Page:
Arsenal like to do things the hard way. It would just be a lot simpler if they could finish in the Premier League’s top three and not have to go through this occasional ritual of anxiety and brinkmanship before taking their place in the Champions League group stages.
This was an August Champions League qualifier fraught with nerves, much more agonising than last season’s 5-0 aggregate win over Fenerbahce. This time Besiktas proved a much more obdurate opponent but the ten men of Arsenal finished the job and, for the 17 year in a row they are in the Champions League group stages, a record unparalleled in English football and the cornerstone of the Arsene Wenger era.
Over 180 minutes however, it was just Alexis Sanchez’s goal that separated them from the team that finished third in the Turkish league last season. There should have been many more for Arsenal and, with or without the injured Olivier Giroud, that will be a concern for Wenger. His side failed to score the goals to kill off an opponent that fought admirably to the very end.
The Arsenal striker will be missing for the next three to four months having had surgery on Wednesday and is not expected to return to competitive action until, his manager said, “the end of December, start of January”. In the aftermath of the game the names were ticked off, from Nikola Zigic to Danny Welbeck via Monaco’s Falcao and the Arsenal manager denied an interest in any of them.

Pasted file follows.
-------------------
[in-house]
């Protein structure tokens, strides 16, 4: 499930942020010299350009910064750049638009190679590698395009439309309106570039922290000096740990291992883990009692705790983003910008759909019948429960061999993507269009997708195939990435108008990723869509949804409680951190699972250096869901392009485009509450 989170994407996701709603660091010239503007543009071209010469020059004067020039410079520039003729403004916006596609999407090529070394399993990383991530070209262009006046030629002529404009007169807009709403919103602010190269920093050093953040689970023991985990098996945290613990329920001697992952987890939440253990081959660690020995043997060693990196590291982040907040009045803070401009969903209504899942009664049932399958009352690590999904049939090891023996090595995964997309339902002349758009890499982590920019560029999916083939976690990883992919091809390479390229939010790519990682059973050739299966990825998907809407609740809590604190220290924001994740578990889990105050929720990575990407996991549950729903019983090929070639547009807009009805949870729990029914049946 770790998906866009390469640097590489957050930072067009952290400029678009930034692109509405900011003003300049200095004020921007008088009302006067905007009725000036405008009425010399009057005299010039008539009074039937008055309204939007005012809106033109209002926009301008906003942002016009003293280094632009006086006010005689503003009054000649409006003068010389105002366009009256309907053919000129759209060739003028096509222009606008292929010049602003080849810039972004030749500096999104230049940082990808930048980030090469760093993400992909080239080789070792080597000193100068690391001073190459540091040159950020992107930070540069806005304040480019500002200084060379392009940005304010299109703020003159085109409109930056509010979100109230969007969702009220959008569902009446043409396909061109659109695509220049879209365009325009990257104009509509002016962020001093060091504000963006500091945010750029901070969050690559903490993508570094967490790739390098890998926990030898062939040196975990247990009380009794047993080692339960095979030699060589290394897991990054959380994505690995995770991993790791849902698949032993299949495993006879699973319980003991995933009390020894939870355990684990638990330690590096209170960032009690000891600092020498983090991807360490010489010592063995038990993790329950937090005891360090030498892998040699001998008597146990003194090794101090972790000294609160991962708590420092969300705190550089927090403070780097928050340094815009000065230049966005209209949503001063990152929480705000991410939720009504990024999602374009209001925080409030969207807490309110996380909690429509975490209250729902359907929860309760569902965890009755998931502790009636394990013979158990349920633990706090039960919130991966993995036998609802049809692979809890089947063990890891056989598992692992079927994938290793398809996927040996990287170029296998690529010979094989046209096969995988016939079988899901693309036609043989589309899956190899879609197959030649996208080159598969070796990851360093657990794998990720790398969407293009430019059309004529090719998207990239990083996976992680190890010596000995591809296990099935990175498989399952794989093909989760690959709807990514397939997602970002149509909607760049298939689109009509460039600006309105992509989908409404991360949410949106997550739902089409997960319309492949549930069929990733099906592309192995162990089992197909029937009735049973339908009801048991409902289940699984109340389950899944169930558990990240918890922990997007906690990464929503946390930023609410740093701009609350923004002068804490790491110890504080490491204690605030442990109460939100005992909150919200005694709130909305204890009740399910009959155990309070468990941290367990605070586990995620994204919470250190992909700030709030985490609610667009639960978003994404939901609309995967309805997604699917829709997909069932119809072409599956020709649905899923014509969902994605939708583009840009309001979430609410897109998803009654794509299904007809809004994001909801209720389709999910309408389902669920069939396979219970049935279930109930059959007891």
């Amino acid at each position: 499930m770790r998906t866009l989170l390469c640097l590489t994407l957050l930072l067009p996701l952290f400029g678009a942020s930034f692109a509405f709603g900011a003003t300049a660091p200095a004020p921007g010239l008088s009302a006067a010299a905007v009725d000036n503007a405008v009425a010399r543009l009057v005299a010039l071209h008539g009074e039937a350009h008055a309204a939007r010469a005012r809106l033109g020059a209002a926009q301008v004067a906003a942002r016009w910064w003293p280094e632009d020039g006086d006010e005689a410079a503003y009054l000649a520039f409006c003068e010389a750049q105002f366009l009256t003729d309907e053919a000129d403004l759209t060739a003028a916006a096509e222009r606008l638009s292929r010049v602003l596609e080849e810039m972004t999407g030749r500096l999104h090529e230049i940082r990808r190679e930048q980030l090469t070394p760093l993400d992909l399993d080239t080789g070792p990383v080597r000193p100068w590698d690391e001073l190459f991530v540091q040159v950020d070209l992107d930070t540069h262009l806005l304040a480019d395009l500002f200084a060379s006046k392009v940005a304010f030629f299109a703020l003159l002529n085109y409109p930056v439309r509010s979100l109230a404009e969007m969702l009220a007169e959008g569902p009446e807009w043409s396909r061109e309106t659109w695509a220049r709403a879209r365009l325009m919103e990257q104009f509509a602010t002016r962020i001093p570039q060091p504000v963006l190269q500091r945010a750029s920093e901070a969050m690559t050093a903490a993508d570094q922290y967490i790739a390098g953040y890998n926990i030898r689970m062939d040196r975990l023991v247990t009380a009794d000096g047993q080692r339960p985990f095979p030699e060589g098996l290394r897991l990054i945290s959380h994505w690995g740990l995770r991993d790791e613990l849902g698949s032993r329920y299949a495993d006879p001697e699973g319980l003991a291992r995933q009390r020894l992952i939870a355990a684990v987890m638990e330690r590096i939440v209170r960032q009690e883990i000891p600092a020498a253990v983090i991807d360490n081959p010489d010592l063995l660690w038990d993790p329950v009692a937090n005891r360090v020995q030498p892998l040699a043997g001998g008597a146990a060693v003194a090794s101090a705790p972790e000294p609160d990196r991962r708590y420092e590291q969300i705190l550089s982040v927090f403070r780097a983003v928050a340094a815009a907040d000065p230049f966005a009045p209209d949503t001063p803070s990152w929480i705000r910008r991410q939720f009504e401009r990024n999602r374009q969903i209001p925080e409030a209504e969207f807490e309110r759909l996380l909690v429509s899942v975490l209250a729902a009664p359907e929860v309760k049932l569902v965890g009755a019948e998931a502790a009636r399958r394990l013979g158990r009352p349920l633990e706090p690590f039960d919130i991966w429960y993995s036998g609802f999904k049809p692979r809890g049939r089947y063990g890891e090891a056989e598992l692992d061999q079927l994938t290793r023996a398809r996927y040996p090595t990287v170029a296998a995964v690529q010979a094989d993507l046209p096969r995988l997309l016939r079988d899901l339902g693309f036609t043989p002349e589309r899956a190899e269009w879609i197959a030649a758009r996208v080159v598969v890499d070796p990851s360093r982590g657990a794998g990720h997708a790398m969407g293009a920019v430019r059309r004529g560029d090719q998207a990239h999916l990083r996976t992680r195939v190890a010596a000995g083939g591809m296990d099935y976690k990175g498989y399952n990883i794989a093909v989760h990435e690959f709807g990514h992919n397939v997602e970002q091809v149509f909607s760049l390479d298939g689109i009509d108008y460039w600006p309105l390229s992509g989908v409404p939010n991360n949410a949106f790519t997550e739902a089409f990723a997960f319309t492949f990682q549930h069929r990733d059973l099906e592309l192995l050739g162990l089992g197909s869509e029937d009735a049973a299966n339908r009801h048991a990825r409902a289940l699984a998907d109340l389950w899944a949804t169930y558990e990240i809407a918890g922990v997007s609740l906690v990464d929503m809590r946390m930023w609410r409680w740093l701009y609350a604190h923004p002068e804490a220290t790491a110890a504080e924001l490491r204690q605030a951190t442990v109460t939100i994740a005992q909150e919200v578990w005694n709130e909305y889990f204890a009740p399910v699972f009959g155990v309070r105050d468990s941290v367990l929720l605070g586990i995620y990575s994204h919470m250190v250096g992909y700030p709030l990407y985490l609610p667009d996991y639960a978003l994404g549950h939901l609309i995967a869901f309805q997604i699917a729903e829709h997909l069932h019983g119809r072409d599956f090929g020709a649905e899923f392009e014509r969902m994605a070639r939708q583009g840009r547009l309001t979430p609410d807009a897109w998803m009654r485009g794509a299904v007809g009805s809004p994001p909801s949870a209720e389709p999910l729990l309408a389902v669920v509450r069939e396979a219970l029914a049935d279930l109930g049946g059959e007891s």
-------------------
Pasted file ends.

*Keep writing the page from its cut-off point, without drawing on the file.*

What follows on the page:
It could prove to be a painful last few days in the transfer window, one of those situations at Arsenal when no potential new goalscorer is good enough for Wenger who is adamant that he has more than enough strikers to last him to the New Year. Could Sanchez play at centre-forward, for the time being? “He could play there for the rest of his life,” was Wenger’s lyrical response.
There was another red card for Arsenal, this time for Mathieu Debuchy which meant that the last few minutes of the game belonged to Besiktas and were unbearable at times for the home support. Demba Ba, the Besiktas striker, formerly of Chelsea, leapt at the back post with two minutes remaining and failed to get more than a touch with his forehead to a cross when a decent contact might well have given his team the tie.